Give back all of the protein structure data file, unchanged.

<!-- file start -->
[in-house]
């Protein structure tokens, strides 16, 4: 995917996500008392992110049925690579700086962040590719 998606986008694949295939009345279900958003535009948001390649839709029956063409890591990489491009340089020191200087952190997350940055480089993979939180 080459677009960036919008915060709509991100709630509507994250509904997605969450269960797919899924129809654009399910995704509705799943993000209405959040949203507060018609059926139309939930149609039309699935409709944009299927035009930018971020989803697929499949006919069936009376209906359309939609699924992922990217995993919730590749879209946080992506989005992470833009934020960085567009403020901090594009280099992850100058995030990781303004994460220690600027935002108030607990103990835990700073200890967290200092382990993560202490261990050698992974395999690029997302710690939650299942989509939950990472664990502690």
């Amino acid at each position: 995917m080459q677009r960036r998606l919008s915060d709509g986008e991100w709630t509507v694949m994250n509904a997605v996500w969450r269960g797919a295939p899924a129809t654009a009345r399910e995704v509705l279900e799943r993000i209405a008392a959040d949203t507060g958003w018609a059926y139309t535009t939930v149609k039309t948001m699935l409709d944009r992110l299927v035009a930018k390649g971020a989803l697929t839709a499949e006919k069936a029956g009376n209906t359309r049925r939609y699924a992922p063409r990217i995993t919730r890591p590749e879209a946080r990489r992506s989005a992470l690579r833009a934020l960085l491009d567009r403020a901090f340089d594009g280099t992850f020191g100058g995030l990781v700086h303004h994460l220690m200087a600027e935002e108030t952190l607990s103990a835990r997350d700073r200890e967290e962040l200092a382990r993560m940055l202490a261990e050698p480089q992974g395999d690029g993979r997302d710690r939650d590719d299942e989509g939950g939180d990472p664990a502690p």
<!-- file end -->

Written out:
[in-house]
């Protein structure tokens, strides 16, 4: 995917996500008392992110049925690579700086962040590719 998606986008694949295939009345279900958003535009948001390649839709029956063409890591990489491009340089020191200087952190997350940055480089993979939180 080459677009960036919008915060709509991100709630509507994250509904997605969450269960797919899924129809654009399910995704509705799943993000209405959040949203507060018609059926139309939930149609039309699935409709944009299927035009930018971020989803697929499949006919069936009376209906359309939609699924992922990217995993919730590749879209946080992506989005992470833009934020960085567009403020901090594009280099992850100058995030990781303004994460220690600027935002108030607990103990835990700073200890967290200092382990993560202490261990050698992974395999690029997302710690939650299942989509939950990472664990502690």
């Amino acid at each position: 995917m080459q677009r960036r998606l919008s915060d709509g986008e991100w709630t509507v694949m994250n509904a997605v996500w969450r269960g797919a295939p899924a129809t654009a009345r399910e995704v509705l279900e799943r993000i209405a008392a959040d949203t507060g958003w018609a059926y139309t535009t939930v149609k039309t948001m699935l409709d944009r992110l299927v035009a930018k390649g971020a989803l697929t839709a499949e006919k069936a029956g009376n209906t359309r049925r939609y699924a992922p063409r990217i995993t919730r890591p590749e879209a946080r990489r992506s989005a992470l690579r833009a934020l960085l491009d567009r403020a901090f340089d594009g280099t992850f020191g100058g995030l990781v700086h303004h994460l220690m200087a600027e935002e108030t952190l607990s103990a835990r997350d700073r200890e967290e962040l200092a382990r993560m940055l202490a261990e050698p480089q992974g395999d690029g993979r997302d710690r939650d590719d299942e989509g939950g939180d990472p664990a502690p």